ice sheets

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Upcoming Scientific Fieldwork: 2017 and Beyond

On every continent and ocean, Earth Institute field researchers are studying the dynamics of climate, geology, natural hazards, ecology and other subjects with direct applications to the challenges facing humanity.

by |March 6, 2017
Fossilized leaves hold evidence of a sharp increase in carbon dioxide levels as the Antarctic ice sheet began to shrink 23 million years ago, a new study finds. This magnified image of a fossilized Litsea calicarioides leaf clearly shows the stomata, through which leaves take in CO2 and release oxygen. (Tammo Reichgelt/Lamont-Doherty Earth Observatory)

Ancient Leaves Link Loss of Antarctic Ice to a CO2 Spike

Twenty-three million years ago, the Antarctic Ice Sheet began to shrink, going from an expanse larger than today’s to one about half its modern size. Ancient fossilized leaves retrieved from a lake bed in New Zealand now show for the first time that carbon dioxide levels increased dramatically over a relatively short period of time as the ice sheet began to deteriorate.

by |October 12, 2016
Young_Nicolas LDEO Blatnik Award snip

A Prize-Winner Explains His Work

Nicolás Young studies glaciers and ice sheets, and how they’ve changed in the past. His work earned him the Blavatnik Award for Young Scientists last fall, which came with a $30,000 prize. You can hear him talk about his research in this new video, produced by the Blavatnik Family Foundation.

by |January 28, 2016
Antarctic ice video

Exploring Beneath Earth’s Changing Ice Sheets

If just the West Antarctic Ice Sheet were to melt, it would raise global sea level by 6 meters. That’s more than a theoretical problem. West Antarctica is losing ice mass, and scientists are worried.

by |November 24, 2015
Nicolas Young in Greenland

Melting Ice, Suntanned Rocks and an Award-Winning Postdoc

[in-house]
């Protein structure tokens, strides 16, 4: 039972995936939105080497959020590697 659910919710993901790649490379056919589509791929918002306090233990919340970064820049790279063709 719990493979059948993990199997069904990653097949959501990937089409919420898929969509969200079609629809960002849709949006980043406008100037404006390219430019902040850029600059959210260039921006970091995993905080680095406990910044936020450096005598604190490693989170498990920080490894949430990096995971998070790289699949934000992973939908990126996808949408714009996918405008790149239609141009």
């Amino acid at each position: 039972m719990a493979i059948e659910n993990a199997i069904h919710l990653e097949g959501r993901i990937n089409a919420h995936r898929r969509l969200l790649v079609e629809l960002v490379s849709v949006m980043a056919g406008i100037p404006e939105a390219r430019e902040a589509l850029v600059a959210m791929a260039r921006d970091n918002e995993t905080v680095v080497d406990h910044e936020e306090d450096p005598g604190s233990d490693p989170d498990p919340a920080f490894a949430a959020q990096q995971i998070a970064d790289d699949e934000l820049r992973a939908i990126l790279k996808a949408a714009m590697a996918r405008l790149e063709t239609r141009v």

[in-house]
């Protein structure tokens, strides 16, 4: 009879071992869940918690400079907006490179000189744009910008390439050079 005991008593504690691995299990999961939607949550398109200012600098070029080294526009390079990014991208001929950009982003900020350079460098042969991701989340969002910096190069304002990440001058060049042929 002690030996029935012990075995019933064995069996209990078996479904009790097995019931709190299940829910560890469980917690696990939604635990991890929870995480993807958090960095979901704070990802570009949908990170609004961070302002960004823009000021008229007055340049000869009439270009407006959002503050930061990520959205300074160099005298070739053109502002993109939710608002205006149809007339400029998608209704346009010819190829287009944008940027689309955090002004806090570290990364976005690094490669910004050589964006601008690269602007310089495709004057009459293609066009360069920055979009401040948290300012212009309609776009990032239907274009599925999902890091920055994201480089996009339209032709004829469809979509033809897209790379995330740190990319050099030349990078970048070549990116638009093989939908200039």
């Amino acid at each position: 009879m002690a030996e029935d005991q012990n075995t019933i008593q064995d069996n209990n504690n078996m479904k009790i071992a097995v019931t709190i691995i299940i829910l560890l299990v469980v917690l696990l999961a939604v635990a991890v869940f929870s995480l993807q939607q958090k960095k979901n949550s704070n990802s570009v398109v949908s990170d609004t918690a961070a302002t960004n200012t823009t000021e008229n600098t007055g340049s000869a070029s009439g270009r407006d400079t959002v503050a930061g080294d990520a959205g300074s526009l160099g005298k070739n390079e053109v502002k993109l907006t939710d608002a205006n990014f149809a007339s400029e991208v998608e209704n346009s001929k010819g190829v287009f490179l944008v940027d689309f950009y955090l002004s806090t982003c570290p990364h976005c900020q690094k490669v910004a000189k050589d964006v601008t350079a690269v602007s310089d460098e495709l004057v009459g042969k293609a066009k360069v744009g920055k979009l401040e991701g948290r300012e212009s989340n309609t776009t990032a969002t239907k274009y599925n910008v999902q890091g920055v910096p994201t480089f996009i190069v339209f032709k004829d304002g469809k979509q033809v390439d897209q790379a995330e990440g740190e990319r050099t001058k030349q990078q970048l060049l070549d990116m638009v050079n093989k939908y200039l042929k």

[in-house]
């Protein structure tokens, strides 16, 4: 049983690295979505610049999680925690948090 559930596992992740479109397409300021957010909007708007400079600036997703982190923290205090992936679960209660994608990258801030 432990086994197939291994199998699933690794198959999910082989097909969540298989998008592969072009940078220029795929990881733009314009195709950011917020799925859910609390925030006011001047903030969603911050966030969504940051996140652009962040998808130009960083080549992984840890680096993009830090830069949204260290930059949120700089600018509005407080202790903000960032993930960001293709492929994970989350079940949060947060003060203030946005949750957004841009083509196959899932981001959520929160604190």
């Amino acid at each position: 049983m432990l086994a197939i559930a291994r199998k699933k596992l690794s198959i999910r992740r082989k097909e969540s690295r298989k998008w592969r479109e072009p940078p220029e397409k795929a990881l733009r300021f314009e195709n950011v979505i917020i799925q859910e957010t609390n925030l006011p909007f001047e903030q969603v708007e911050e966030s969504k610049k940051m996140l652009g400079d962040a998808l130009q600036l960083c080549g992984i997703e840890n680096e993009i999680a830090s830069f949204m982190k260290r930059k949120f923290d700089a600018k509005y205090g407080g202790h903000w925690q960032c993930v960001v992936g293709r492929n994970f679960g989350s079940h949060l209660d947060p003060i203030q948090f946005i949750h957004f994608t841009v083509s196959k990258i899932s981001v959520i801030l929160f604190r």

Nicolás Young was just named a winner of a 2015 Blavatnik Award for his work measuring ice sheets in changing climates of the past. His new projects are taking glacier tracking to the next level.

by |October 13, 2015

Antarctica’s Retreating Ice

While the ice sheets on West Antarctica and the Antarctic Peninsula are usually the ones to make the news in relation to climate change, recent studies have documented transformations that are taking place on the East Antarctic Ice Sheet as well. On the continent as a whole, large areas of ice have already melted and this trend shows no sign of slowing, meaning the implications for global sea level rise in this century could be more dramatic than earlier projections anticipated.

glacier-hss

Glacial Earthquakes May Help Forecast Sea-Level Rise

Glacial earthquakes are produced as massive ice chunks fall off the fronts of advancing glaciers into the ocean. A new study of the quakes’ mechanics may give scientists a way to measure ice loss remotely and refine predictions of sea-level rise.

by |June 25, 2015
The icebreaker Nathaniel B. Palmer, our home for the next seven weeks, docked at the pier in Hobart, Tasmania.

Preparing for Seven Weeks at Sea

For our spring expedition, NBP1503, to the margin of East Antarctica we will live and work on board the United States icebreaker Nathaniel B. Palmer. Together we are eight scientists, 10 science support staff and 19 crew members of the ship’s crew.

by |March 23, 2015
http://paleo.amnh.org/artwork/knight/index.html

Crossing 400ppm: Welcome to the Pliocene

“Right now, we’re living in a world of a Pliocene atmosphere,” scientist Maureen Raymo of the Lamont-Doherty Earth Observatory tells the Yale Forum on Climate Change and the Media. “But the whole rest of the climate system — the oceans are trying to catch-up, the ice sheets are waning, and everything is trying to catch up to this Pliocene atmosphere.”

by |April 22, 2014
Hurricane Sandy, New Jersey shore

400 ppm World, Part 2: Rising Seas Come with Rising CO2

Every indication is that thermal expansion will not dominate rates of sea-level rise in the future. As Earth’s climate marches toward equilibration with present-day CO2 levels, the climate will continue to warm. And this warming threatens the stability of a potentially much, much larger source for sea-level rise — the world’s remaining ice sheets.

by |June 12, 2013